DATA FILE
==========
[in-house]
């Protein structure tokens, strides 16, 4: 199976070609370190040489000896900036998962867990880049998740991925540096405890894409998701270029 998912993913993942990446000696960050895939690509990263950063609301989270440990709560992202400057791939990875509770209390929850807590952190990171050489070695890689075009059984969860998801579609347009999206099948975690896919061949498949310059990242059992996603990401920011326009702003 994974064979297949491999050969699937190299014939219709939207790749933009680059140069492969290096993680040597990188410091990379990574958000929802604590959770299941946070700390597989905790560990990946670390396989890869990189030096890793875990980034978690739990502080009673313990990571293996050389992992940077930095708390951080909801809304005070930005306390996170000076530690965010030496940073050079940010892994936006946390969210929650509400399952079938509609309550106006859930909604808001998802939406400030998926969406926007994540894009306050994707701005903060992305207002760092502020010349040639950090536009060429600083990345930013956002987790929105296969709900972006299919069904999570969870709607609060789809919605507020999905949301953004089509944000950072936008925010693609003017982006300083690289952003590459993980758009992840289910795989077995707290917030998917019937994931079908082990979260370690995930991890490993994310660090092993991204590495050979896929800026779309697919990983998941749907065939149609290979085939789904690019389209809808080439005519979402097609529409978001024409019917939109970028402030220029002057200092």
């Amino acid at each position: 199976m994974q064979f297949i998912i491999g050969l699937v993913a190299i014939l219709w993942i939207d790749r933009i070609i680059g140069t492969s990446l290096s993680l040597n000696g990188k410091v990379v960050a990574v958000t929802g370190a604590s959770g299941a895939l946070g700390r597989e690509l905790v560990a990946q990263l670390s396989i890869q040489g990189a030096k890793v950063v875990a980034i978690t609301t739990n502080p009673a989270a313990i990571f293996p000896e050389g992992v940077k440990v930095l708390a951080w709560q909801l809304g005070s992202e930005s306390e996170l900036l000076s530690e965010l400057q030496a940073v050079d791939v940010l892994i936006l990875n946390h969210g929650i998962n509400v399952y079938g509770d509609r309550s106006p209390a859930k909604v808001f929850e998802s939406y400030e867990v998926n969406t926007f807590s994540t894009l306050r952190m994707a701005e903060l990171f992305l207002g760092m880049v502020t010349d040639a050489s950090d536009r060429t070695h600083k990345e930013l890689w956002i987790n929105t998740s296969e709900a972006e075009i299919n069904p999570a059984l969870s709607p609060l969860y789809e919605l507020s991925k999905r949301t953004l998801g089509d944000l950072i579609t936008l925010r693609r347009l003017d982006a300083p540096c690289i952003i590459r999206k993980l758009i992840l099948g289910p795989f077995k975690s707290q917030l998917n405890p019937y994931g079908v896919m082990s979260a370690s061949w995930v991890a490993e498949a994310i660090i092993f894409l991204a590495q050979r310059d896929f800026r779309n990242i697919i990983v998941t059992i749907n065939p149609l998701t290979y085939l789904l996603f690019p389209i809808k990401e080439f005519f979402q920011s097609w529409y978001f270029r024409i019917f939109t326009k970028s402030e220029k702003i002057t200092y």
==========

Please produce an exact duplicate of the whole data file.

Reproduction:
[in-house]
């Protein structure tokens, strides 16, 4: 199976070609370190040489000896900036998962867990880049998740991925540096405890894409998701270029 998912993913993942990446000696960050895939690509990263950063609301989270440990709560992202400057791939990875509770209390929850807590952190990171050489070695890689075009059984969860998801579609347009999206099948975690896919061949498949310059990242059992996603990401920011326009702003 994974064979297949491999050969699937190299014939219709939207790749933009680059140069492969290096993680040597990188410091990379990574958000929802604590959770299941946070700390597989905790560990990946670390396989890869990189030096890793875990980034978690739990502080009673313990990571293996050389992992940077930095708390951080909801809304005070930005306390996170000076530690965010030496940073050079940010892994936006946390969210929650509400399952079938509609309550106006859930909604808001998802939406400030998926969406926007994540894009306050994707701005903060992305207002760092502020010349040639950090536009060429600083990345930013956002987790929105296969709900972006299919069904999570969870709607609060789809919605507020999905949301953004089509944000950072936008925010693609003017982006300083690289952003590459993980758009992840289910795989077995707290917030998917019937994931079908082990979260370690995930991890490993994310660090092993991204590495050979896929800026779309697919990983998941749907065939149609290979085939789904690019389209809808080439005519979402097609529409978001024409019917939109970028402030220029002057200092």
């Amino acid at each position: 199976m994974q064979f297949i998912i491999g050969l699937v993913a190299i014939l219709w993942i939207d790749r933009i070609i680059g140069t492969s990446l290096s993680l040597n000696g990188k410091v990379v960050a990574v958000t929802g370190a604590s959770g299941a895939l946070g700390r597989e690509l905790v560990a990946q990263l670390s396989i890869q040489g990189a030096k890793v950063v875990a980034i978690t609301t739990n502080p009673a989270a313990i990571f293996p000896e050389g992992v940077k440990v930095l708390a951080w709560q909801l809304g005070s992202e930005s306390e996170l900036l000076s530690e965010l400057q030496a940073v050079d791939v940010l892994i936006l990875n946390h969210g929650i998962n509400v399952y079938g509770d509609r309550s106006p209390a859930k909604v808001f929850e998802s939406y400030e867990v998926n969406t926007f807590s994540t894009l306050r952190m994707a701005e903060l990171f992305l207002g760092m880049v502020t010349d040639a050489s950090d536009r060429t070695h600083k990345e930013l890689w956002i987790n929105t998740s296969e709900a972006e075009i299919n069904p999570a059984l969870s709607p609060l969860y789809e919605l507020s991925k999905r949301t953004l998801g089509d944000l950072i579609t936008l925010r693609r347009l003017d982006a300083p540096c690289i952003i590459r999206k993980l758009i992840l099948g289910p795989f077995k975690s707290q917030l998917n405890p019937y994931g079908v896919m082990s979260a370690s061949w995930v991890a490993e498949a994310i660090i092993f894409l991204a590495q050979r310059d896929f800026r779309n990242i697919i990983v998941t059992i749907n065939p149609l998701t290979y085939l789904l996603f690019p389209i809808k990401e080439f005519f979402q920011s097609w529409y978001f270029r024409i019917f939109t326009k970028s402030e220029k702003i002057t200092y």